Twenty-two-year-old Anchorage hiker Ben Seaman can be thankful it is summer and the weather is friendly because in the mountains of Alaska help is often far away even if it appears close.
By all indications a fit young guy – someone tough enough to finish Resurrection Pass Ultra 50-miler run last year – Seaman ran into trouble on a Chugach Mountain ridge high above the Seward Highway about 30 miles east of Anchorage late Tuesday afternoon.
He was close enough to civilization to watch a steady summer stream of motor vehicles rushing along Turnagain Arm on the way from Anchorage to the now fish-crazed Kenai Peninsula or vice versa, and far enough away to make rescue difficult.
Seaman and an unidentified hiking companion were able to call 911 on a mobile phone, according to the Alaska National Guard.
In that respect, he was luckier than Vladimir Yakushin, an East Coast man now suing the satellite-service Globalstar because of what he claims was unreliable service in 2016. Yakushin was flown into a remote Alaska lake where he hoped to homestead.
Almost immediately, he realized the homesteading plan wasn’t going to work. Wanting out, he tried to call an air taxi to come get him. Calling a taxi was the most normal thing in the world for a thirty-something man who’d been living in New York City before starting his Alaska adventure.
Unfortunately, Yakushin’s satellite phone didn’t work. Why is sure to be a major issue at trial if his lawsuit ever goes that far because the unworkable phone produced an avalanche of consequences.
Yakushin panicked at being alone in the wilderness and decided to undertake a hugely misguided attempt at self-rescue. Had an Alaska Department of Fish and Game biologist failed to spot the man floating down an Alaska Range river in a marginal raft, Yakushin might well have died.
As it was, he was rescued as was Seaman….eventually.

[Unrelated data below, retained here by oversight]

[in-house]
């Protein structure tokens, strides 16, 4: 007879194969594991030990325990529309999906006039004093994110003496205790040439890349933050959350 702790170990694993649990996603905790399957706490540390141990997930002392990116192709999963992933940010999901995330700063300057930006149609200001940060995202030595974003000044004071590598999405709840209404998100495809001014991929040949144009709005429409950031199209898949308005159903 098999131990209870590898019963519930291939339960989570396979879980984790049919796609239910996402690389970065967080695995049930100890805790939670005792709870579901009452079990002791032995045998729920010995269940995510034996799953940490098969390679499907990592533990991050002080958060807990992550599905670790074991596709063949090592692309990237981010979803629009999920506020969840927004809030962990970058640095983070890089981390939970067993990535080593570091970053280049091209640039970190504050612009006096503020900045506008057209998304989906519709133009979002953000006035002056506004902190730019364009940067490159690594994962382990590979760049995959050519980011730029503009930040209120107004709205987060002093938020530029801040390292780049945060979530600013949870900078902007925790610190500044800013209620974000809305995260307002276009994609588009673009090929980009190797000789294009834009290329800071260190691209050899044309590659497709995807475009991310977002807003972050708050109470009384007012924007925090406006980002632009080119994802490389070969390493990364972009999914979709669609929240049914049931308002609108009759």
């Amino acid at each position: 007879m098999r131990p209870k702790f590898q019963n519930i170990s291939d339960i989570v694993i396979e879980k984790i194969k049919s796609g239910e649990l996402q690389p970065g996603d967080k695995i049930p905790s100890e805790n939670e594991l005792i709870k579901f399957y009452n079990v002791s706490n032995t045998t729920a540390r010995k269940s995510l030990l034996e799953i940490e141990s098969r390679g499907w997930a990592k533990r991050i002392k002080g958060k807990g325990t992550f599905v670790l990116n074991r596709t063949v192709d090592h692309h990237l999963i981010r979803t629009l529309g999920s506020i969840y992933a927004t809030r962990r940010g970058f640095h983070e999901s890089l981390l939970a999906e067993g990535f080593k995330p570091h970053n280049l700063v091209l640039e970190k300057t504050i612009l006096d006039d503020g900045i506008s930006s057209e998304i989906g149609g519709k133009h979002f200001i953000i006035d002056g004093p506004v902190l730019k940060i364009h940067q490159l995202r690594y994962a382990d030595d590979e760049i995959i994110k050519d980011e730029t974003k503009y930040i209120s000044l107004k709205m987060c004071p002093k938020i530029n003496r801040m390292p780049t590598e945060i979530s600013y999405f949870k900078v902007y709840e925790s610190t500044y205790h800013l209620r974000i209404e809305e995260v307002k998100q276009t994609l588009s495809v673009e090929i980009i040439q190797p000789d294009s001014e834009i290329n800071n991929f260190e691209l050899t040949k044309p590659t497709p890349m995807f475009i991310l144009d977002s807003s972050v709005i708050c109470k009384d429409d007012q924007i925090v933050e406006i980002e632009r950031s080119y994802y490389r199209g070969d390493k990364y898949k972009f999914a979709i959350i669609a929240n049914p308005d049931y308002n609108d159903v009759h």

Suffice to say that if Seaman had suffered life-threatening injuries in the fall, he might well be dead after spending Tuesday night high on the 3,000 to 4,000-foot Penguin Ridge between the small, ski-resort community of Girdwood and the even smaller, roadside community of Bird.
The website Hiking Project accurately describes a 16-mile hiking route along the ridge as “a grueling traverse across one of the most majestic ridgelines along the Turnagain Arm.” The author has done it twice and can attest there are several places where it would be easy to fall and twist an ankle, break a leg or worse.
Hiking Projects classes the trail “extremely difficult.” That might be a bit of an overstatement, but as William Finley notes at AK Mountain, there are “a couple places where you really have to be careful. That said…it is definitely 3rd class in spots and those unfamiliar with steep scrambling on loose Chugach rock may find it challenging.”
Seaman did not respond to a Facebook message asking him for details on how he got into trouble. Troopers said they sent a state helicopter out to look for him in the late afternoon on Tuesday, but “could not locate the hiker due to poor weather.
“LifeMed was unable to respond due to weather,” the trooper dispatch added. “The Rescue Coordination Center did not have any air assets available until the next morning.”
LifeMed Alaska is an air ambulance service that has two helicopters based in Southcentral Alaska that are “medically configured as flying hospital intensive care units designed for providing critical care and advanced life support,” according to the company website.
The Alaska Rescue Coordination Center at Joint Base Elmendorf Richardson is a full-time, U.S. military-led, command center for search and rescue (SAR) missions in Alaska. If asked by Troopers, who have the authority over civilian SAR missions in the state, the RCC has the authority to dispatch the fabled pararescuemen from the Rescue Squadrons of the Alaska National Guard.
Among the best SAR units in the world, the 210th, 211th and 212th are renowned for pulling injured people out of bad spots in the 49th state, which is what the 212th PJs did at approximately 5 a.m. today with help from the crew of a National Guard Pavehawk helicopter.
“Military air assets became available and extracted the injured hiker from the ridge top and transported him to a local hospital for treatment” is how troopers put it, although the mission was a little tricker than that.
Fortunately for Seaman, the weather was good this morning. He was lucky. Had it been otherwise, he could still be up on the mountain because even when your technology can reach rescuers in Alaska, there is no guarantee rescuers can reach you.
That is why most SAR organizations recommend everyone going into remote or hard to access areas carry with them certain essential items with an eye to “two basic questions,” as Grand Country (Colo.) Search and Rescue puts it. “First, can you respond positively to an accident or emergency? Second, can you safely spend a night—or more—out?”